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auditor and to amend the action into a suit in equity were denied, and motions by the defendants to confirm the auditor's report and for judgment were allowed, by O'Brien, J. The plaintiff alleged exceptions.

BILL IN EQUITY, filed in the Superior Court on July 20, 1946.

The suit was referred to a master. The defendant Clark appealed from interlocutory decrees entered by order of O'Brien, J., denying his motion to recommit to the master and overruling his exceptions to and confirming the report. By order of Donahue, J., there was entered a final decree stating an account between the plaintiff Weisman and the defendant Clark, ordering Clark to surrender checks for two withdrawals, providing for certain payments to Weisman and Clark, and dismissing the bill as to the plaintiff Weisman, Incorporated. The corporate plaintiff and Clark appealed from the final decree.

J. M. Smith, for Clark.

Lee M. Friedman, (J. Sisson with him,) for Weisman, Incorporated, and another.

QUA, C.J. This litigation began with an action at law by Peter Clark against Weisman, Incorporated, and Maurice Weisman to recover a money balance stated in the declaration to be $32,696.87. Thereafter Weisman, Incorporated, and Maurice Weisman (added as a plaintiff by amendment) brought a suit in equity against Clark and others to secure an accounting with respect to the same matters which were the subject of the action at law. The action at law was referred to an auditor, whose findings of fact were to be final. The suit in equity was referred to the same person as master. At the hearing together of the action and the suit before the auditor-master counsel for all parties agreed that it would be a reasonable procedure "to have their rights fully determined" in the suit in equity. The action at law is here on Clark's exceptions, and the suit in equity is here on appeals of Clark and of Weisman, Incorporated.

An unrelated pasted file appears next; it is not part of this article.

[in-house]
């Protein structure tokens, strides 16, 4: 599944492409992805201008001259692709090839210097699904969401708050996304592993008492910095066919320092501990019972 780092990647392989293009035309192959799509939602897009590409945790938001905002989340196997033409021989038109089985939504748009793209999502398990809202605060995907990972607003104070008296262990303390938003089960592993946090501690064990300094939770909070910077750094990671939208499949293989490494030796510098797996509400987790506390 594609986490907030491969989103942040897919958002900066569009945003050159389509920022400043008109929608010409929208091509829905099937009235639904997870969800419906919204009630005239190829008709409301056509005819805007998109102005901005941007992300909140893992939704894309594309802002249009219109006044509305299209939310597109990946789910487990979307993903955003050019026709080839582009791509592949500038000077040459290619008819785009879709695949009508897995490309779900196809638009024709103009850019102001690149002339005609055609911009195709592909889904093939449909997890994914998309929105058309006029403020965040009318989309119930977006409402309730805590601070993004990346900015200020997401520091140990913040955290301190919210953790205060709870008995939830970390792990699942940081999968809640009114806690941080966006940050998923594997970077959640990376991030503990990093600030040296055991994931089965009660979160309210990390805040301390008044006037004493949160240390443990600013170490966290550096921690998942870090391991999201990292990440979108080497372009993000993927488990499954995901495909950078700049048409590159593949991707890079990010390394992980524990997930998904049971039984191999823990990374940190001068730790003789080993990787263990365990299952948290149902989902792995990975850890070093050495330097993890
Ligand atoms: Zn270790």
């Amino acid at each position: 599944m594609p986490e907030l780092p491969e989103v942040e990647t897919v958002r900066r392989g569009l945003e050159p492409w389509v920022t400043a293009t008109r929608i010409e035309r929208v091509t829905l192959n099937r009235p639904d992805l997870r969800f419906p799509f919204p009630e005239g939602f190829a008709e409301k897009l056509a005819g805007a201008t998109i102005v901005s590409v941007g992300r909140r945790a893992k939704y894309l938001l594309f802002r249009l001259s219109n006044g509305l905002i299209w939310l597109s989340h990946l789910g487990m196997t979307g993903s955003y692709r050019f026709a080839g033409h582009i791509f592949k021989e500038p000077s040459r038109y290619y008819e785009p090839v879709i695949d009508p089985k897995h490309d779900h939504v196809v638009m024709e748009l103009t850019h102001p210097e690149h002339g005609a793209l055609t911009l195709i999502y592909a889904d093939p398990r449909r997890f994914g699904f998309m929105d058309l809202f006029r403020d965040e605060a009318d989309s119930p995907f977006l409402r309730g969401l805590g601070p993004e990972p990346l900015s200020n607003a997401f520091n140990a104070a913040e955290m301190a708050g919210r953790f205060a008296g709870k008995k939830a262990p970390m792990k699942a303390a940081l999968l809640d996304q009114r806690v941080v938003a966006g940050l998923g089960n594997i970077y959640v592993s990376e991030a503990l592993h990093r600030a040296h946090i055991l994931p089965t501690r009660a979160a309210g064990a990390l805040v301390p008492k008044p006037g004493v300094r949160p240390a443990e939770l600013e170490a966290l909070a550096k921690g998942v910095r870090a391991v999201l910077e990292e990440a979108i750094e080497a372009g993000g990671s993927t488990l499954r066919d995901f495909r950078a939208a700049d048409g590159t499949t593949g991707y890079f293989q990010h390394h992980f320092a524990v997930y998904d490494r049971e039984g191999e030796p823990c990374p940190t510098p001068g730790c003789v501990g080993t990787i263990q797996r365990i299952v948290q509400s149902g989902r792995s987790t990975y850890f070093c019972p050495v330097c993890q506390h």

In the action at law, the auditor in his report referred to